Selective down-regulation of Th2 cell-mediated airway inflammation in mice by pharmacological intervention of CCR4



Osamu Kaminuma, DVM, PhD, Department of Allergy and Immunology, The Tokyo Metropolitan Institute of Medical Science, 2-1-6 Kamikitazawa, Setagaya-ku, Tokyo 113-8613, Japan.




The chemokine receptor CCR4 has been implicated in Th2 cell-mediated immune responses. However, other T cell subsets are also known to participate in allergic inflammation.


The role of CCR4 in Th1, Th2, and Th17 cell-mediated allergic airway inflammation was investigated.


We generated an allergic airway inflammation model by adoptive transfer of in vitro-polarized ovalbumin (OVA)-specific Th1, Th2, and Th17 cells. The effect of a low-molecular weight CCR4 antagonist, Compound 22, on this model was examined.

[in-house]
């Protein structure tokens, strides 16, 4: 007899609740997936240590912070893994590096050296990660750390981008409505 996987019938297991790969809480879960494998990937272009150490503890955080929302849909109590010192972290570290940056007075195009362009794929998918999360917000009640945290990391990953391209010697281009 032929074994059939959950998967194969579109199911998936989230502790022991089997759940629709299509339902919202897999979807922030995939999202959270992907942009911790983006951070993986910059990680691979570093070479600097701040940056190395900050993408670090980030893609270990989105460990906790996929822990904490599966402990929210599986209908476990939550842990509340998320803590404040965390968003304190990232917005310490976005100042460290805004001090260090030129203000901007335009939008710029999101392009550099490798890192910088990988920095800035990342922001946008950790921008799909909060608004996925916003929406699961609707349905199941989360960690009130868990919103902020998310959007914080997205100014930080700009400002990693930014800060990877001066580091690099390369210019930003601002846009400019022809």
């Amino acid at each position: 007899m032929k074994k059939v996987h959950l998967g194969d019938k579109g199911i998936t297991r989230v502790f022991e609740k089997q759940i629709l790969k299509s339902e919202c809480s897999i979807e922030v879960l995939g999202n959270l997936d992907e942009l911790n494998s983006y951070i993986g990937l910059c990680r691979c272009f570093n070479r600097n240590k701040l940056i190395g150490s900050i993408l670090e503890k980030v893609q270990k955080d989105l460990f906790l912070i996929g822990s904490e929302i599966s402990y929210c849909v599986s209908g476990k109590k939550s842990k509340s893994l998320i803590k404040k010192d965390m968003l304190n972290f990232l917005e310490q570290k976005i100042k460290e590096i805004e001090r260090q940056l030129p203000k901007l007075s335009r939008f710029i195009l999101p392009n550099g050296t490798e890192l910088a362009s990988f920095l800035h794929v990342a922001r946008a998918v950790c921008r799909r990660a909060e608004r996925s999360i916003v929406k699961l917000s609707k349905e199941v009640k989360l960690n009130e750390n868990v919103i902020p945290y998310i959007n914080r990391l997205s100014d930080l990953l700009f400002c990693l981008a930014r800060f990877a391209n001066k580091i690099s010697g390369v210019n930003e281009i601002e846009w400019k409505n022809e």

Upon in vitro polarization of DO11.10 naïve T cells, Th1- and Th2-polarized cells dominantly expressed CXCR3 and CCR4, respectively, while Th17-polarized cells expressed CCR6 and CCR4. Intranasal OVA-challenge of mice transferred with each T cell subset induced accumulation of T cells in the lungs. Eosinophils were also massively accumulated in Th2-transferred mice, whereas neutrophils were preferentially recruited in Th1- and Th17-transferred mice. Compound 22, as well as anti-CCL17 or anti-CCL22 antibody selectively suppressed accumulation of Th2 cells and eosinophils in the lungs of Th2-transferred and OVA-challenged mice. Compound 22 also inhibited bronchial hyperresponsiveness but had little effect on goblet cell hyperplasia in Th2-transferred and OVA-challenged mice.

Conclusions and Clinical Relevance

There were notable differences in allergic lung inflammation mediated by different T cell subsets. CCR4 blockage was selectively effective for suppression of Th2-mediated allergic inflammation by blocking infiltration of Th2 cells.